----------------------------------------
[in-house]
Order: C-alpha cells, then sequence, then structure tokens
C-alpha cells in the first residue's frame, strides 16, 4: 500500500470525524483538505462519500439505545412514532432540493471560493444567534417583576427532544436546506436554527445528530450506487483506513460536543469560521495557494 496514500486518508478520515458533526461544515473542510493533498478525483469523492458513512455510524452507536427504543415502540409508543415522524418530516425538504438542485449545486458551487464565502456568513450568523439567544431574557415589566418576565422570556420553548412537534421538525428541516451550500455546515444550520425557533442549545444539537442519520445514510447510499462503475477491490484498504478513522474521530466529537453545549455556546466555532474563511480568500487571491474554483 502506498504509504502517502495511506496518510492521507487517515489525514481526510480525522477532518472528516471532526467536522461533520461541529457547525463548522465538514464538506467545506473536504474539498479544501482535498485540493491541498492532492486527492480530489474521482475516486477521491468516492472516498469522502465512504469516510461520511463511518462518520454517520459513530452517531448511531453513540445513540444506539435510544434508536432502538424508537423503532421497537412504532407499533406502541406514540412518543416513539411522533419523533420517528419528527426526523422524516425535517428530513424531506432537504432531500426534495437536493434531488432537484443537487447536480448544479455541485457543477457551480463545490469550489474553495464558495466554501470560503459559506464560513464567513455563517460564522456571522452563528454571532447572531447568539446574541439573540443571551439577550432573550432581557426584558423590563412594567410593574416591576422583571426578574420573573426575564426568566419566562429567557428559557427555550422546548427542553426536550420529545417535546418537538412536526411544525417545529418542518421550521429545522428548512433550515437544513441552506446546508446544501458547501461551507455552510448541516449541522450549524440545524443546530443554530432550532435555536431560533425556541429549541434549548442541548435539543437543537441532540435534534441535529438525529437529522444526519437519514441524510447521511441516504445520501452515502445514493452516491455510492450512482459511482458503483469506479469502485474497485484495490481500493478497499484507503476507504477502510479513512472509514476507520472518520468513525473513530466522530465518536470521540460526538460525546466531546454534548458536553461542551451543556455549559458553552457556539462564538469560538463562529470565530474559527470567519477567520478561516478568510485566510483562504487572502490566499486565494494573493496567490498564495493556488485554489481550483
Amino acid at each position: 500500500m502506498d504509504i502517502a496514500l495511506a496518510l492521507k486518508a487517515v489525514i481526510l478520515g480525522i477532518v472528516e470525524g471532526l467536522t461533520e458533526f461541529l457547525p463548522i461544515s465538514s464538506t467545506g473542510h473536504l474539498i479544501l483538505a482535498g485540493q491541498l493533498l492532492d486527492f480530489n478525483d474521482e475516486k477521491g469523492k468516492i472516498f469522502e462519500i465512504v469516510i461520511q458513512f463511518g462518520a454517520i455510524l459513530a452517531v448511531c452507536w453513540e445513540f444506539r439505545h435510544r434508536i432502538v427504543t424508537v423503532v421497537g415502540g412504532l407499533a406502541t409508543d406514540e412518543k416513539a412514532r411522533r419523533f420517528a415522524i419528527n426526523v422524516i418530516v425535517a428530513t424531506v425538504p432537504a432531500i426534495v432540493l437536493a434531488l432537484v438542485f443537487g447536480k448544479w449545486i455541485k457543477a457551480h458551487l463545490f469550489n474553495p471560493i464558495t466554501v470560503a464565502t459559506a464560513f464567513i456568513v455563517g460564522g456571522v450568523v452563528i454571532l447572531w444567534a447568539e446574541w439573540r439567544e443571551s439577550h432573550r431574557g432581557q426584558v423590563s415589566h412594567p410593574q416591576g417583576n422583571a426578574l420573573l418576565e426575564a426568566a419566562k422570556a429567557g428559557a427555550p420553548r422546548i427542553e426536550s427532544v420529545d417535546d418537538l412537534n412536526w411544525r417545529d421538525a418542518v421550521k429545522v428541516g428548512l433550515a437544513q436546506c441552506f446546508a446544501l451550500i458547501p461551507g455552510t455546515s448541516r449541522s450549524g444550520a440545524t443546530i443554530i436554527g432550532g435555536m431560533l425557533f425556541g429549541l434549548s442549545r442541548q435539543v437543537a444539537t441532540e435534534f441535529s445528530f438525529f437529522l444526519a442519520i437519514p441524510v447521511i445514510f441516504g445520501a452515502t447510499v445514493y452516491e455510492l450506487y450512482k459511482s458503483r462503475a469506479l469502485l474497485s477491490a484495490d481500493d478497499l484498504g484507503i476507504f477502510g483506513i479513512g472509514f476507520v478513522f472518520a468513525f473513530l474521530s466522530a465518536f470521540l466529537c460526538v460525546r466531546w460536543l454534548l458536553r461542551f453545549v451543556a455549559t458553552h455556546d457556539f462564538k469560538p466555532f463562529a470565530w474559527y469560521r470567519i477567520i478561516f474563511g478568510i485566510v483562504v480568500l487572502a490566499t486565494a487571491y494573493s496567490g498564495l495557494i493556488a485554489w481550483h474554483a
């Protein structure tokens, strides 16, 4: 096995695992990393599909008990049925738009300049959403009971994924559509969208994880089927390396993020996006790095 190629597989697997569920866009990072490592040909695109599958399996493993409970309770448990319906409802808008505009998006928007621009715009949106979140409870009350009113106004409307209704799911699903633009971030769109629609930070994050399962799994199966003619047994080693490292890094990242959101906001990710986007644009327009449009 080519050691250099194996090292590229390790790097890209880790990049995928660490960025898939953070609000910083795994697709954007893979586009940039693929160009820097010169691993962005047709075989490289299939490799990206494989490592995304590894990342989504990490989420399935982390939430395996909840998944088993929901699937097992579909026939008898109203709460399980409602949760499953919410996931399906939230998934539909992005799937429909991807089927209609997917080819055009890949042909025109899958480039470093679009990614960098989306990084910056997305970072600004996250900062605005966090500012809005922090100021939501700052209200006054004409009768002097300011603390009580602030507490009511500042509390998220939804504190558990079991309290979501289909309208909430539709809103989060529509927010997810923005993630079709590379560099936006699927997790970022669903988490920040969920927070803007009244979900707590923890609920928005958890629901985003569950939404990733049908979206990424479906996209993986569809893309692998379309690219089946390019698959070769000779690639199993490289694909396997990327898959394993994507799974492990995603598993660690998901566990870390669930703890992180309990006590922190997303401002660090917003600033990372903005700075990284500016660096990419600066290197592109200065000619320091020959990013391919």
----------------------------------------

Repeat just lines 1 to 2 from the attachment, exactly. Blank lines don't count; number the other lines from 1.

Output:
[in-house]
Order: C-alpha cells, then sequence, then structure tokens